We, the undersigned, demand specific targets and a clear path to achieving them, together with a credible accountability mechanism. In the absence of targets, we do not believe the draft is credible and believe it should be withdrawn and rewritten to reflect these concerns.
We also acknowledge that Aboriginal and Torres Strait Islander women have consistently advocated for a dedicated National Plan to eliminate family violence in their communities, most notably via a Change the Record open letter in October of last year . This draft does not meet that request.
The suggested dedicated Aboriginal and Torres Strait Islander women “action plan” is a subset of the mainstream national plan. It falls short and we reject it entirely.
Finally, regarding the related issues of transparency and accountability, we note that the Morrison government has still not released the consultation reports completed by Monash University that underpin the draft Plan, denying experts, victims and the public the opportunity to gauge the extent to which the Morrison government undertook meaningful consultation -- and whether the draft Plan matches the expert advice of the more than 500 individuals who contributed over those 18 months. This is deeply worrying, lacking in transparency and disrespectful to those who contributed their time and expertise.
This “Plan” is not a plan at all. We demand it be withdrawn and replaced by a clear set of objectives with a credible path towards achieving an end to violence against women and children over the next ten years.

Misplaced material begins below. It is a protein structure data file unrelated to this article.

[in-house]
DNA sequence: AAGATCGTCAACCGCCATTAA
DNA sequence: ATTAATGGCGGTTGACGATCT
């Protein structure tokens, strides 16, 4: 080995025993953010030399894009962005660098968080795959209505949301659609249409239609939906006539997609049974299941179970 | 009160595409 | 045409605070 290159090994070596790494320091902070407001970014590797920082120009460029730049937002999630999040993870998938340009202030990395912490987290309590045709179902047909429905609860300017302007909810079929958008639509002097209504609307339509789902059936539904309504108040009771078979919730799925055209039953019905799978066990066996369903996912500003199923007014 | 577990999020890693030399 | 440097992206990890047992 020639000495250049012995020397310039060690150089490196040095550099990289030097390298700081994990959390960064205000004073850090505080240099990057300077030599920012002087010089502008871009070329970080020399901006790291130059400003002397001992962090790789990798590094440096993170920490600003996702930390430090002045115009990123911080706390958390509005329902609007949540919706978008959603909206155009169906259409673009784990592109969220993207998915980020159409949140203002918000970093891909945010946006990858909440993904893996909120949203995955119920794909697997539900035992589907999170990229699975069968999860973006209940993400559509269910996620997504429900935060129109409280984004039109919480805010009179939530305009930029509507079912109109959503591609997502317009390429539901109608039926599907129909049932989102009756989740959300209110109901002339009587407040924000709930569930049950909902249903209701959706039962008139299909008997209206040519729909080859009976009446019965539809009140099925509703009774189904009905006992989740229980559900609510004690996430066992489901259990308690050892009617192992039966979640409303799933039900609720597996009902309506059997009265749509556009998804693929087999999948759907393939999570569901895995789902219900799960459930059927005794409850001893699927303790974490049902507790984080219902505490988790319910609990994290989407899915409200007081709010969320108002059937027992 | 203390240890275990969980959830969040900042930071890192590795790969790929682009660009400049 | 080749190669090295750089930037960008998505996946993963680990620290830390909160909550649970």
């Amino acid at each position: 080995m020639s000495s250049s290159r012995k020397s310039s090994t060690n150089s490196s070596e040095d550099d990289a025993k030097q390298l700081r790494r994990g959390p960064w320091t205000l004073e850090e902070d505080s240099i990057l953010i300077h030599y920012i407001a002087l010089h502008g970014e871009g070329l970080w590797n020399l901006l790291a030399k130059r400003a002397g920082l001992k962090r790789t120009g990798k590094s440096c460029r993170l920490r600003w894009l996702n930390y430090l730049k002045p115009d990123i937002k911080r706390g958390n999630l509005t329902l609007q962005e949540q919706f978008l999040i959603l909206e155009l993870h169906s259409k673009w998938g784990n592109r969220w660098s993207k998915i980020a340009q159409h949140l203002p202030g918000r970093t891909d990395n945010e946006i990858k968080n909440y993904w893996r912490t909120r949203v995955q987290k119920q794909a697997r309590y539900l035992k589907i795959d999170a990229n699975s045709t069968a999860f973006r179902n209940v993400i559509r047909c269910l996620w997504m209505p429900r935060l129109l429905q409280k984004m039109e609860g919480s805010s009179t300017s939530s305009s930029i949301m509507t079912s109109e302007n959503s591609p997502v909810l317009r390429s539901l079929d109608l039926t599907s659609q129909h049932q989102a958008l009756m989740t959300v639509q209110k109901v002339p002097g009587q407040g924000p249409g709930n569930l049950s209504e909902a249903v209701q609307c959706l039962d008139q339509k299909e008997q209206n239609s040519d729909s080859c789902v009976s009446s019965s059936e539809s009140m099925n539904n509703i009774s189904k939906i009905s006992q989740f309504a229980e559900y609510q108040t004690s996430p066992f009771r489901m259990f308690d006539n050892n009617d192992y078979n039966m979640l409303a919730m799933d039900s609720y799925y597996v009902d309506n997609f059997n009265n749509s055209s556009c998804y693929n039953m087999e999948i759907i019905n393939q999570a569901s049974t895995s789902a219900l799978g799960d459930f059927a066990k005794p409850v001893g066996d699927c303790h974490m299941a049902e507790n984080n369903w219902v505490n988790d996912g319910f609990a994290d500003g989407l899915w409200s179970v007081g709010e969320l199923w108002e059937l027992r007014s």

|1. Dr. Anne Summers, AO, Author, Journalist, Activist|
|2. Wendy McCarthy, AO, Mentor, Speaker, Writer, Activist|
|3. Jess Hill, Journalist, Author, Speaker|
|4. Kristine Ziwica, Journalist, Commentator and Activist|
|5. Dr. Tess Ryan, Writer, Academic and Consultant|
6. Brittany Higgins, Former Political Staffer, Visiting Fellow at the Global Institute for Women’s Leadership
|7. Grace Tame, Former Australian of the Year|
|8. Marie Coleman, AOPSM|
9. Antoinette Braybrook, Co-Chair Change the Record and Co-Chair National Family Violence Prevention and Legal Services Forum
|10. Cheryl Axleby, Co-Chair Change the Record|
|11. Tasneem Chopra, OAM, Cross Cultural Consultant|
|12. Bri Lee, Author|
|13. Larissa Behrendt AO, Academic, Lawyer, Writer, Filmmaker|
|14. Nina Funnell, Journalist, #LetHerSpeak Founder|
|15. Lucy Turnbull, AO, Urbanist, Businesswoman, Philanthropist|
|16. Daisy Turnbull, Teacher|
17. Joumanah El Matrah, Former CEO of the Australian Muslim Women's Centre for Human Rights, Writer, Activist
|18. Yasmin Poole, Youth Advocate and Public Speaker|
|19. Sharna Bremner, Founder and Director End Rape on Campus|
|20. Colleen MacKinnon, Principal, Inclusivity Quotient|
|21. Jane Caro AM, Novelist, Author, Activist|
|22. Professor Clare Wright, La Trobe|
23. Khadija Gbla, Award Winning Facilitator, Keynote Speaker, Anti FGM Campaigner & Human Rights Activist
|24. Kara Keys, Chair Women in Super|
|25. Nicole Lee, Family Violence and Disability Activist|
26. Georgie Dent, Executive Director The Parenthood, Author, Journalist, Advocate
|27. Kim Rubenstein, Independent Senate Candidate|
|28. Astrid Edwards, Writer, Teacher, Podcaster and Director|
|29. Professor Nareen Young, Professor UTS Jumbunna Research|
30. Dr. Blair Williams, Political Scientist, Research Fellow and Lecturer at the GIWLANU
|31. Emma Dawson, Executive Director Per Capita|
|32. Jo Dyer, Independent Candidate for Boothby|
|33. Linda Seymour, Independent Candidate for Hughes|
|34. Dr. Monique Ryan, Independent Candidate for Kooyong|
|35. Trish Bergin, Co-Director 50/50 Foundation|
|36. Sarah Moran, CEO and Co-founder, Girl Geek Academy|
|37. Lisy Kane, Co-founder, Girl Geek Academy|
|38. April Staines, Co-founder, Girl Geek Academy|
|39. Amanda Watts, Co-founder, Girl Geek Academy|
|40. Dayle Stevens, Ambassador, Girl Geek Academy and Robogals|
|41. Rubii Red, Girl Geek Academy|
|42. Hannah Diviney, Co-founder, Missing Perspectives|
|43. Phoebe Saintilan, Co-founder, Missing Perspectives|
|44. Dr Neela Janakiramanan, surgeon|
|45. Angela Pippos, Journalist and Author|